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Cheetahs need to lose inferiority complex


As I was sitting down on Sunday morning – like many other rugby fans – to watch the Toyota Cheetahs’ quest for success in their first Vodacom Super Rugby Finals Series match in Canberra, I couldn’t help but recalling a conversation in Bloemfontein the night the Bulls and Cheetahs had their showdown a few weeks ago.

Talking to the local journalists – fervent Cheetahs men in their own right – I was taken aback by their lack of confidence, their lack of belief in a team that had done exceptionally well this season.

Not that they didn’t believe in their team, you see, but they had been so disappointed on so many occasions by the Bloemfontein rugby brigade that they were enjoying every moment, only waiting for their bubble to burst.

One long-time scribe in Bloemfontein approached me with the thought that it was indeed that night where the fairytale would end, and that the Cheetahs don’t have a hope in making it to the playoffs.

He was almost apologetic, hinting his team had their run of success, but would now quietly crawl back into their corner and take their punishment.

I was reasonably shocked. Here we were with the Cheetahs, at that moment, above the Bulls on the log and with a bye in hand, and their local reporters were already writing their obituaries.

But as I thought about it later, it wasn’t that surprising at all. While we all love to say that the Cheetahs are everyone’s second team, they have fallen short in promising seasons on so many occasions that the belief often isn’t there.

If you look at the crowds, and the support the team often gets for top games, it is clear this isn’t just an isolated thing; there is a real inferiority complex among Cheetahs supporters.

I know many will point out how they have the best rugby factory in the world in Grey College and how they continually develop young talent, only to lose them to other provinces, but there is certainly something special happening in Bloemfontein at the moment.

Coach Naka Drotske and his team have found a winning recipe – a formula that has given them their best season ever and they should be lauded for it.

The key element has been their defensive system, which has improved significantly and has seen them win games they often would lose in the past.

It is something to be celebrated, to be proud of and to build on.

I remember Heyneke Meyer – way back in 2002, when he won his first Absa Currie Cup title – surprising us in a sideline chat by saying his team weren’t happy at being the best team in South Africa.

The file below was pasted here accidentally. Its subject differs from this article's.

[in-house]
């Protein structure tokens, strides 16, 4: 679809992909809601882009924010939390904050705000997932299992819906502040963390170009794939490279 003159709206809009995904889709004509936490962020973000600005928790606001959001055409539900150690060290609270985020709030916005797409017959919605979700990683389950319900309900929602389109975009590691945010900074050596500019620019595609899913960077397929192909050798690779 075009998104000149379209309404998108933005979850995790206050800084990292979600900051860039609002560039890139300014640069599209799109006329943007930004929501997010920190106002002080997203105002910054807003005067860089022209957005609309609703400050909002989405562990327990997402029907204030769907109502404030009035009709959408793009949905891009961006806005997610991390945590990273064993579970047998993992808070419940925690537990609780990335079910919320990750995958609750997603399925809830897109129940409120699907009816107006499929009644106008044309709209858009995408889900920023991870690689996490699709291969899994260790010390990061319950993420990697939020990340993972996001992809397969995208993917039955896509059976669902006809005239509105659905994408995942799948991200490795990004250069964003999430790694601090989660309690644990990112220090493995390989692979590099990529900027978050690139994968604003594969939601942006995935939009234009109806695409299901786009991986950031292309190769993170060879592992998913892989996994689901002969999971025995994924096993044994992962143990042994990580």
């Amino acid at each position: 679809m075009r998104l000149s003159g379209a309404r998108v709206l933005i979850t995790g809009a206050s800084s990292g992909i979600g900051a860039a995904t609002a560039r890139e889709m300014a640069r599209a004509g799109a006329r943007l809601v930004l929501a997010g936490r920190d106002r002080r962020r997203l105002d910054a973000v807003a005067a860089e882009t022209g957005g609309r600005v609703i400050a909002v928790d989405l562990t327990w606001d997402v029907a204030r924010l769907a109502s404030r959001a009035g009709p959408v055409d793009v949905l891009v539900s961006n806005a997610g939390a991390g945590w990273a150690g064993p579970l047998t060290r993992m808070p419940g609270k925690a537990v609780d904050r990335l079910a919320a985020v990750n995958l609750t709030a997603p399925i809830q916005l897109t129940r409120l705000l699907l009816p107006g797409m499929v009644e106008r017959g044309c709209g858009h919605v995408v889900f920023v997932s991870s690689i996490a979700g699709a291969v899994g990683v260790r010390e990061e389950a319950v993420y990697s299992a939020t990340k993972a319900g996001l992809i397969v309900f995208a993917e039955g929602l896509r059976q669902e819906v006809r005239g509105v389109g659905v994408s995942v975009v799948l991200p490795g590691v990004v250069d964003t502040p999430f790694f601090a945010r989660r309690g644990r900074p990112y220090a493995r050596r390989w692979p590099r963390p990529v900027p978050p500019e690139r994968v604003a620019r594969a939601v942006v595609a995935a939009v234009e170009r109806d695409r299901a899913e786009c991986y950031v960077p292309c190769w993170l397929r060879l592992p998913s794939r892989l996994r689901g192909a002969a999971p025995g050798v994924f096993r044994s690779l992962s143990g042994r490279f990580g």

They wanted to be the best in the world – they wanted not only to emulate the Crusaders, but to become spoken of in the same breath as the New Zealand super team.

It is this sort of vision that has built the Bulls as a brand, that has made Loftus Versfeld a place that overseas teams fear and has seen the Bulls build up a success rate in Super Rugby that is the envy of many others.

So now, while the Cheetahs may still be licking their wounds at just falling short in Canberra, they have tasted success, and they should be hungry for more.

The recipe isn’t an easy one, but they have already found it on the field, and need to build further on it. Drotske and co, and their supporters, cannot be satisfied any longer with the odd appearance in the finals.

It now has to become a consistent factor in the competition; Bloemfontein should become a place where opposition teams consistently lose.

For that to happen, the Cheetahs supporters need to drop their inferiority complex, realise they have a good team that can get better and get behind them.

They need to turn up at the stadium and give the team a crowd worth playing for, they need to build a wave of momentum that can underline this success and make it a starting point for greatness, not just another blip of success on the calendar.

The team have done their part – with limited resources – to become a force in Super Rugby.

They now need to push on. They need to temper that hunger and shake off the Cinderella tag that has plagued them over the years.

Their style of play has shown that with a few adjustments they can be every bit as successful as the other teams. Good planning has ensured a mostly injury-free season and they have been rewarded with a number of Springbok call-ups in the process.

The likes of Willie le Roux, Piet van Zyl, Trevor Nyakane, Phillip van der Walt, Lappies Labuschagne, Robert Ebersohn, Lood de Jager, Lourens Adriaanse and Johann Sadie have all come into their own and joined Heinrich Brussow, Adriaan Strauss and Coenie Oosthuizen in increasing their stature in the game.

Now is the time to celebrate that success, then to consolidate it and use it as a building block for more.

So while they fell short in Canberra, well done to Naka Drotske and his coaching team. They deserve the plaudits for a wonderful season.

But now that you’ve shown the potential, know we expect more from you. Now that you’ve tasted success, we expect you to want more as well.

After all, Canberra can’t be your Everest. That’s something that every South African supporter will agree on.


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